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COVID-19 in pregnant women: A systematic review and meta-analysis.
Eur J Obstet Gynecol Reprod Biol. 2020 Sep; 252:543-558.EJ

Abstract

OBJECTIVE

Coronavirus disease 2019 (COVID-19) is a novel infectious disease caused by the severe acute respiratory syndrome coronavirus 2 (SARS-CoV-2). Several reports highlighted the risk of infection and disease in pregnant women and neonates. To assess the risk of clinical complications in pregnant women and neonates infected with SARS-CoV-2 carrying out a systematic review and meta-analysis of observational studies.

DATA SOURCES

Search of the scientific evidence was performed using the engines PubMed and Scopus, including articles published from December 2019 to 15 April 2020.

STUDY ELIGIBILITY CRITERIA

Only observational studies focused on the assessment of clinical outcomes associated with pregnancy in COVID-19 women were selected.

STUDY APPRAISAL AND SYNTHESIS METHODS

The first screening was based on the assessment of titles and abstracts, followed by the evaluation of full-texts. Qualitative variables were summarized with frequencies, whereas quantitative variables with central and variability indicators depending on their parametric distribution. Forest plots were used to describe point estimates and in-between studies variability. Study quality assessment was performed.

RESULTS

Thirteen studies were selected. All of them were carried out in China. The mean (SD) age and gestational age of pregnant women were 30.3 (1.5) years and 35.9 (2.9) weeks, respectively. The mean (SD) duration from the first symptoms to the hospital admission and to labour were 5.5 (2.0) and 9.5 (8.7) days, respectively. Patients mainly complained of fever and cough (pooled (95 % CI) proportions were 76.0 % (57.0 %-90.0 %) and 38.0 (28.0 %-47.0 %), respectively). Several antibiotics, antivirals, and corticosteroids were prescribed in different combinations. The pooled prevalence of maternal complications and of caesarean section were 45.0 % (95 % CI: 24.0 %-67.0 %) and 88.0 % (95 %CI: 82.0 %-94.0 %). A proportion of pregnant women less than 20 % were admitted to ICU. The pooled proportion of preterm infants was 23.0 % (95 %CI: 11.0 %-39.0 %). The most frequent neonatal complications were pneumonia and respiratory distress syndrome. The pooled percentage of infected neonates was 6.0 % (95 %CI: 2.0 %-12.0 %).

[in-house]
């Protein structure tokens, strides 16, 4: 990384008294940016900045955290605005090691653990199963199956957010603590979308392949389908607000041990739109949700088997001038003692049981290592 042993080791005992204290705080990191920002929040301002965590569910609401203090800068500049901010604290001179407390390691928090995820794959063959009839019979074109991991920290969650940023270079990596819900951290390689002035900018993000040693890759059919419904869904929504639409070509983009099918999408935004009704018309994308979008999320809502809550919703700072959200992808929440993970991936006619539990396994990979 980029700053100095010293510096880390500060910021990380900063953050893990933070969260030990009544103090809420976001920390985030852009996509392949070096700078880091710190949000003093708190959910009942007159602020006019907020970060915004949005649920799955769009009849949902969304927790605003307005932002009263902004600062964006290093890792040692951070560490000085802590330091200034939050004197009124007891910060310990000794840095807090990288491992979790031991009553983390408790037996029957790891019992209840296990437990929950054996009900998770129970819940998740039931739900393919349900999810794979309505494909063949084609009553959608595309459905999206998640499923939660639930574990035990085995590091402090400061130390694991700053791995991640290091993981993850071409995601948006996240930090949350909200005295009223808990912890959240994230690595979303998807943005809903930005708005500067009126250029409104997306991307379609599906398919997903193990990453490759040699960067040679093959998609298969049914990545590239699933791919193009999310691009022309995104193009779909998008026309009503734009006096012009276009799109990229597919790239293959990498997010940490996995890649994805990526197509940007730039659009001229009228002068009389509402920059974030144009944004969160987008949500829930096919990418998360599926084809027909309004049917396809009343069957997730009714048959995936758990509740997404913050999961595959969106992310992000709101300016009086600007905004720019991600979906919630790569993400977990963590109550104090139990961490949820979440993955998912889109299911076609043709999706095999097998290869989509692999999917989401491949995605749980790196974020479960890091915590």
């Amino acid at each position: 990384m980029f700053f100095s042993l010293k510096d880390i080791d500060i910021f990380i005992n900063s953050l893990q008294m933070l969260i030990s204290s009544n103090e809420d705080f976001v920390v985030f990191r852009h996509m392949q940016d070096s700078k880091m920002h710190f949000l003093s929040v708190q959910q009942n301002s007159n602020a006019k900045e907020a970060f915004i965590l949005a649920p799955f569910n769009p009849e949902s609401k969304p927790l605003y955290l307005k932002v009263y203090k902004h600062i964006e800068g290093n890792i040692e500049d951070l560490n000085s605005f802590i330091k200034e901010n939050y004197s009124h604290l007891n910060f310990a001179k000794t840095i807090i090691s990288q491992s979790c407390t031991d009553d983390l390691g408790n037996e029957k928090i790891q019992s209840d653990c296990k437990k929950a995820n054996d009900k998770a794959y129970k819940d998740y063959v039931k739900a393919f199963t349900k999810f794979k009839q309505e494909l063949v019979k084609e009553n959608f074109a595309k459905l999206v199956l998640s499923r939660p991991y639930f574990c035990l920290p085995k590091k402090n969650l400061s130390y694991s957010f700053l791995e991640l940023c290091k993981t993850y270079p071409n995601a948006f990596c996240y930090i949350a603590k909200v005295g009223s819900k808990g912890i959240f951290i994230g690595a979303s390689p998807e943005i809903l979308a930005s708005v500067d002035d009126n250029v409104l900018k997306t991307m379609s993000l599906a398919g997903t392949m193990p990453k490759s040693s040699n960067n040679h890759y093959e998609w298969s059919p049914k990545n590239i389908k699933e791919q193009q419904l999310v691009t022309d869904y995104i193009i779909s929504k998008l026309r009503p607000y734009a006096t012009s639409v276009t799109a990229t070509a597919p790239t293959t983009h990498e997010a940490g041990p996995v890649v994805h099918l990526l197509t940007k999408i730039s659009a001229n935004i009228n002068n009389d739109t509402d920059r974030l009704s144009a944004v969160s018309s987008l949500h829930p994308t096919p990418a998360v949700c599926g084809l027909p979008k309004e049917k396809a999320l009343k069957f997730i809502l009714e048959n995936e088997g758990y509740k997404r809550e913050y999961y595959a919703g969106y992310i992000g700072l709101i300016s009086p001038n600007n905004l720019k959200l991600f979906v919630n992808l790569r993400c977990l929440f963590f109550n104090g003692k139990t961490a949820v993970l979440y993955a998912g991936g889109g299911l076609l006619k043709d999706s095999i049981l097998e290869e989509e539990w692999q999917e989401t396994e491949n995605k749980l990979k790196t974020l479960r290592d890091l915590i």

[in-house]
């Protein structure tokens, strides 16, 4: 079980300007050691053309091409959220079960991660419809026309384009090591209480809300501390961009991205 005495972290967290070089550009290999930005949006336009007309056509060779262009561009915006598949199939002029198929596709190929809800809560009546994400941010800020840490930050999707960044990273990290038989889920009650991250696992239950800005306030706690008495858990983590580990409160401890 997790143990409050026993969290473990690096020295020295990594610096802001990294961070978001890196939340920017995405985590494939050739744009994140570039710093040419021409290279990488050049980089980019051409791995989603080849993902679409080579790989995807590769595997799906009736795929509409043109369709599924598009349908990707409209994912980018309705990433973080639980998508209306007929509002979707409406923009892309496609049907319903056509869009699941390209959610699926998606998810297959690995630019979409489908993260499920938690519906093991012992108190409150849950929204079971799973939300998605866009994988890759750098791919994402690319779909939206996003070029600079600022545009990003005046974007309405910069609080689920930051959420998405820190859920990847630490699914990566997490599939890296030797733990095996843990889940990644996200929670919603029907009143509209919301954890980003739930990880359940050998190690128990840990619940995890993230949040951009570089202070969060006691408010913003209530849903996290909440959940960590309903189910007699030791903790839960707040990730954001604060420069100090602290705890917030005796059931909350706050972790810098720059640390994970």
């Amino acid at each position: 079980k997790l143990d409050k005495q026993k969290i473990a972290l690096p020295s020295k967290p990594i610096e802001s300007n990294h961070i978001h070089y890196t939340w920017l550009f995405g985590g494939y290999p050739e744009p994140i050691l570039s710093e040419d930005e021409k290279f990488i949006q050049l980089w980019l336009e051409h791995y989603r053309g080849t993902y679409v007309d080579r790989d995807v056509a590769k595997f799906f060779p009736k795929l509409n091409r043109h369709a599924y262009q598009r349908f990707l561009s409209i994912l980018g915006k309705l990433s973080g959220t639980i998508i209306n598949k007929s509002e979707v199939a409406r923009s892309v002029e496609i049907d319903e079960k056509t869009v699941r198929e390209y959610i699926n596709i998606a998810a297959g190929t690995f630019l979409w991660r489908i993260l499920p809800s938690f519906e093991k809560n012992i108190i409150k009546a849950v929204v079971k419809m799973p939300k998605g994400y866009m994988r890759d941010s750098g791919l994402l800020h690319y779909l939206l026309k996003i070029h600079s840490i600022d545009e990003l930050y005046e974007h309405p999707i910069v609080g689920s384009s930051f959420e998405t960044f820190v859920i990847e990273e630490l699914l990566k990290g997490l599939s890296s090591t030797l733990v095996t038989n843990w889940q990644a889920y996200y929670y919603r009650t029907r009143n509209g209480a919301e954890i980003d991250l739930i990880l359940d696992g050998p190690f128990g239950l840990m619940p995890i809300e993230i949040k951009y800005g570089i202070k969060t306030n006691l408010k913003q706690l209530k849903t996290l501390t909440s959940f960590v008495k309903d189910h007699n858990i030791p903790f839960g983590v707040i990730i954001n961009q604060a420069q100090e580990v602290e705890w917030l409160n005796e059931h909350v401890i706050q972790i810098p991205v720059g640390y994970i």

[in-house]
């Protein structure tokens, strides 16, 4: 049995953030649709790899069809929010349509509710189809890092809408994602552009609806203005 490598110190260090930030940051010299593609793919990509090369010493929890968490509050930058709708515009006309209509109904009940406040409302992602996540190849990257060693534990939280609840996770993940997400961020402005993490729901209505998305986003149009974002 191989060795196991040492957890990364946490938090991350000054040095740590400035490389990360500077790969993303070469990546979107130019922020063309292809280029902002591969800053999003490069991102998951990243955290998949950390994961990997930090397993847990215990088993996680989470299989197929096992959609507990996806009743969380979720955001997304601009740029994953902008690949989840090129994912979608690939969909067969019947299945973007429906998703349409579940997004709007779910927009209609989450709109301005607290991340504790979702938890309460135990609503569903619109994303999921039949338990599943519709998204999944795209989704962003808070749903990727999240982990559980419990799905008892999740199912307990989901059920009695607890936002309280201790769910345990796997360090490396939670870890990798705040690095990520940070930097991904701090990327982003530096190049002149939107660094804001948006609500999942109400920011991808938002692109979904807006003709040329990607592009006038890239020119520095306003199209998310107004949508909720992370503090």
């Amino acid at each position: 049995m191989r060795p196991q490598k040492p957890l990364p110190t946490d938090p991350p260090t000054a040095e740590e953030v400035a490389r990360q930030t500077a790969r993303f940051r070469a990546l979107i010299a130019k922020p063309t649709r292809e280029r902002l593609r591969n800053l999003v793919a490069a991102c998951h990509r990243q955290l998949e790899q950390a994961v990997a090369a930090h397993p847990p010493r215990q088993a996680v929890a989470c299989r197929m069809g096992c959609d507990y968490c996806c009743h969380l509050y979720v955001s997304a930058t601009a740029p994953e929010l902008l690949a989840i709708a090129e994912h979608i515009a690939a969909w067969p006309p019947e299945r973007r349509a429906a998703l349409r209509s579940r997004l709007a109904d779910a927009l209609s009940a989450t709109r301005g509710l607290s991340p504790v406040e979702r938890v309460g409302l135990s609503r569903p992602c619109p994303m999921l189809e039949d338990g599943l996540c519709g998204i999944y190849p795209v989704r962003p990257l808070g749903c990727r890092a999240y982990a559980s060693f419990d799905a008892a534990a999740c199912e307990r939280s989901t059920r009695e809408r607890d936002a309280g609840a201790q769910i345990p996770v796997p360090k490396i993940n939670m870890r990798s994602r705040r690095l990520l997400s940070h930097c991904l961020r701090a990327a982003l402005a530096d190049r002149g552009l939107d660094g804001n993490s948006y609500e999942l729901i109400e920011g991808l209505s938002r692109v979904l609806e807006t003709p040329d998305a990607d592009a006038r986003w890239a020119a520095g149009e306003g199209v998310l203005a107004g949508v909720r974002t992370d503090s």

CONCLUSIONS

The present study suggests a high rate of maternal and neonatal complications in infected individuals. However, the current scientific evidence highlights a low risk of neonatal infection. Multicentre, cohort studies are needed to better elucidate the role of SARS-CoV-2 during pregnancy.

Authors+Show Affiliations